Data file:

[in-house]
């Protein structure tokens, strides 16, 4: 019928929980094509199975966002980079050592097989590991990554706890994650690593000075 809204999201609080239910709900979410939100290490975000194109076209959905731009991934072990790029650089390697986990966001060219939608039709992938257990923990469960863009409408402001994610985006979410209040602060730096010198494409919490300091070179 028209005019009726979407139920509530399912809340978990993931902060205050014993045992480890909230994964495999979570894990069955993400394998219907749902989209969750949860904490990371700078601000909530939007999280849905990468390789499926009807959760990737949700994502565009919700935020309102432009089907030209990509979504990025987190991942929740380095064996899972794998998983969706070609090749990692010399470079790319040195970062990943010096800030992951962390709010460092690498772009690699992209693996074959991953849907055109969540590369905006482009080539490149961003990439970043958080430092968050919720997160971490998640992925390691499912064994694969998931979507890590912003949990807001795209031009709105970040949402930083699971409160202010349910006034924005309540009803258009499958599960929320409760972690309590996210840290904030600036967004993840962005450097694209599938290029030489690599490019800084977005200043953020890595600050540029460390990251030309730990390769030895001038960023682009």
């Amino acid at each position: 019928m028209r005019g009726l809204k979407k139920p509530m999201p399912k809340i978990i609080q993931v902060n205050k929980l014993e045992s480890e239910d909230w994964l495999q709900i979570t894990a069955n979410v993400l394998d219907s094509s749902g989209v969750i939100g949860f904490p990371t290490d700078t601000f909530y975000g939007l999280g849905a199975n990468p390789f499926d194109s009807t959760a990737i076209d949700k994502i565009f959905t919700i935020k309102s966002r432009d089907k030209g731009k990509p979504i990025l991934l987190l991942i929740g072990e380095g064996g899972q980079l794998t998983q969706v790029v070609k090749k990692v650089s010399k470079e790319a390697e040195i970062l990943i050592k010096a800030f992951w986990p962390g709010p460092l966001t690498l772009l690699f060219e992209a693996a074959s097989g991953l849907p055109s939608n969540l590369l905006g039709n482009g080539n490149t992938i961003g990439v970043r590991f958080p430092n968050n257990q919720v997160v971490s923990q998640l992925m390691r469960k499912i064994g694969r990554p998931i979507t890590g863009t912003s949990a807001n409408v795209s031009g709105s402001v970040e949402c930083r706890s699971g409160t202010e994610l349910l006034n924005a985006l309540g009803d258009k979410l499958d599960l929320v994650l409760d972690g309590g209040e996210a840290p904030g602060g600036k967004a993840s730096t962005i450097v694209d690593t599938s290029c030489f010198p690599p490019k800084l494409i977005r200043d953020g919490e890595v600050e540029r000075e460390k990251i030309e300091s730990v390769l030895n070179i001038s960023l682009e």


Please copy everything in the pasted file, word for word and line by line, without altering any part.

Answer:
[in-house]
């Protein structure tokens, strides 16, 4: 019928929980094509199975966002980079050592097989590991990554706890994650690593000075 809204999201609080239910709900979410939100290490975000194109076209959905731009991934072990790029650089390697986990966001060219939608039709992938257990923990469960863009409408402001994610985006979410209040602060730096010198494409919490300091070179 028209005019009726979407139920509530399912809340978990993931902060205050014993045992480890909230994964495999979570894990069955993400394998219907749902989209969750949860904490990371700078601000909530939007999280849905990468390789499926009807959760990737949700994502565009919700935020309102432009089907030209990509979504990025987190991942929740380095064996899972794998998983969706070609090749990692010399470079790319040195970062990943010096800030992951962390709010460092690498772009690699992209693996074959991953849907055109969540590369905006482009080539490149961003990439970043958080430092968050919720997160971490998640992925390691499912064994694969998931979507890590912003949990807001795209031009709105970040949402930083699971409160202010349910006034924005309540009803258009499958599960929320409760972690309590996210840290904030600036967004993840962005450097694209599938290029030489690599490019800084977005200043953020890595600050540029460390990251030309730990390769030895001038960023682009």
């Amino acid at each position: 019928m028209r005019g009726l809204k979407k139920p509530m999201p399912k809340i978990i609080q993931v902060n205050k929980l014993e045992s480890e239910d909230w994964l495999q709900i979570t894990a069955n979410v993400l394998d219907s094509s749902g989209v969750i939100g949860f904490p990371t290490d700078t601000f909530y975000g939007l999280g849905a199975n990468p390789f499926d194109s009807t959760a990737i076209d949700k994502i565009f959905t919700i935020k309102s966002r432009d089907k030209g731009k990509p979504i990025l991934l987190l991942i929740g072990e380095g064996g899972q980079l794998t998983q969706v790029v070609k090749k990692v650089s010399k470079e790319a390697e040195i970062l990943i050592k010096a800030f992951w986990p962390g709010p460092l966001t690498l772009l690699f060219e992209a693996a074959s097989g991953l849907p055109s939608n969540l590369l905006g039709n482009g080539n490149t992938i961003g990439v970043r590991f958080p430092n968050n257990q919720v997160v971490s923990q998640l992925m390691r469960k499912i064994g694969r990554p998931i979507t890590g863009t912003s949990a807001n409408v795209s031009g709105s402001v970040e949402c930083r706890s699971g409160t202010e994610l349910l006034n924005a985006l309540g009803d258009k979410l499958d599960l929320v994650l409760d972690g309590g209040e996210a840290p904030g602060g600036k967004a993840s730096t962005i450097v694209d690593t599938s290029c030489f010198p690599p490019k800084l494409i977005r200043d953020g919490e890595v600050e540029r000075e460390k990251i030309e300091s730990v390769l030895n070179i001038s960023l682009e």